"Going green" is more than the movement of the moment; it's a way to conserve limited resources and funds in a tight economy. Garage sales are a great way to jump on the "reduce, reuse, recycle" bandwagon while also cutting down on clutter in the home.Your trash is someone else's treasure, so why not pass the kids' old soccer uniforms and those VHS baseball documentaries on to someone who'd be delighted to have them? Follow these tips to make sure your garage sale runs smoothly from start to finish. Define your purpose. If you're planning a garage sale to pass on your unwanted stuff, get to know your neighbors a little better and maybe earn a little cabbage in the process, great. But if your real plan is to recoup the original value of your unloved possessions, consider either donating or selling them on consignment instead. Selling on consignment is a great way to unload expensive items that are in excellent condition. In a consignment sale, you consign your goods to a second-hand shop, which places it for sale. For that service, the shopkeeper take a percentage of the sale. Check out consignmentshops.com to locate a shop near you and for some helpful tips for selling on consignment. If you decide a garage sale is the best way to go, keep in mind that garage-sale shoppers are hunting for bargain basement prices. Mark up your castoffs and you'll likely double your work hosting a sale only to end up donating everything when it doesn't sell. Be willing to haggle, but set your bottom line ahead of time -- particularly for big-ticket items -- so you can keep your cool if negotiations heat up.
Spend money to make money. Plan on incurring at least a few expenses when hosting a garage sale, including advertising and supplies for pricing and signage. Don't go crazy, however, or you'll cut into your profits. First, place an ad in a daily newspaper that lists the day(s) of the sale as well as the start and end times. Most garage sales are held on weekends, and many begin on a Friday. Be sure your ad runs on both the Sunday and Thursday before the sale; avid garage-sale shoppers check for ads on those days while mapping out their shopping routes. Don't forget to either write "rain or shine" or provide an alternate rain date in your ad. Finally, place an ad in the garage-sale section of Craigslist.org, a free online service known to savvy bargain hunters nationwide. Instead of renting tables, which can get expensive, see what you can borrow to display your wares instead, and have tarps handy in case of rain. Many newspapers and real estate offices provide free garage sale signs, but if you decide to make your own, remember: neon pink poster board is your friend. That and a fat black marker will grab the attention of passing motorists and draw them right to your garage door. Finally, keep pricing simple and sanity intact by using color-coded dot stickers and simple monetary increments: a quarter, fifty cents, a dollar, etc. Make it a community effort. If you have kids, have them set up their own table to sell clothes, books and toys they've outgrown. Getting kids involved earns more than money; they'll receive valuable lessons about the cycle of "stuff" and the importance of reusing old items. They may even learn a trick or two about how to haggle.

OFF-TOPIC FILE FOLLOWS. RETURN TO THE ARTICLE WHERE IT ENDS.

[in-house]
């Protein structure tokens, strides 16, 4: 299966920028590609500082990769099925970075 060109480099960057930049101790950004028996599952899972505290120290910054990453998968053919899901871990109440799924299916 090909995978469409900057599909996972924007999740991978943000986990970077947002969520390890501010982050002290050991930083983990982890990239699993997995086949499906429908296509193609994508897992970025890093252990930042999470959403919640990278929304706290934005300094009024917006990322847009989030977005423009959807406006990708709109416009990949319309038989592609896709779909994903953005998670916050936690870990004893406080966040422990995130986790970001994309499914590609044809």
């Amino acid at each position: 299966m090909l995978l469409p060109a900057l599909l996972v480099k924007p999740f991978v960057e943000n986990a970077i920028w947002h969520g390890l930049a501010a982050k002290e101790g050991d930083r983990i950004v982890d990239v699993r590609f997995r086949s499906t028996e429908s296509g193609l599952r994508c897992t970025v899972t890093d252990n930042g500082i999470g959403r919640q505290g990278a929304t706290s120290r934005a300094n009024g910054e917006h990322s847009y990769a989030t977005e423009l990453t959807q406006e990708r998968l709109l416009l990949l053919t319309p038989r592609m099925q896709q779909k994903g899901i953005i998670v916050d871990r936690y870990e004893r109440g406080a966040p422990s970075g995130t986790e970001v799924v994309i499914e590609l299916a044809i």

Consider getting your neighbors together to host a multifamily garage sale. Not only can you then split the cost of placing a newspaper ad, but larger sales tend to draw larger crowds, thereby increasing the likelihood of selling off more of your things. Decide where to send any leftovers. Before drafting that first "Garage Sale" sign, decide what you'll do with the items that don't sell. You can arrange to have them picked up by a local charity or haul the stuff there yourself; either way, have some empty boxes ready for any remaining goods. After your sale, either make a list or take a quick digital photo of donated items to attach to your receipt for tax purposes. See IRS Publication 561 to estimate the value of the items donated. You can also give a shout-out on a free Web service like Craigslist or the "free stuff" section of Freecycle. Just be sure to hold off on posting these items until after your sale, or you'll lose paying customers to post-sale freebie-seekers. Whether your garage sale is an annual event or a one-time purge, a little planning will make the sale run smoothly while finding a home for your unwanted possessions.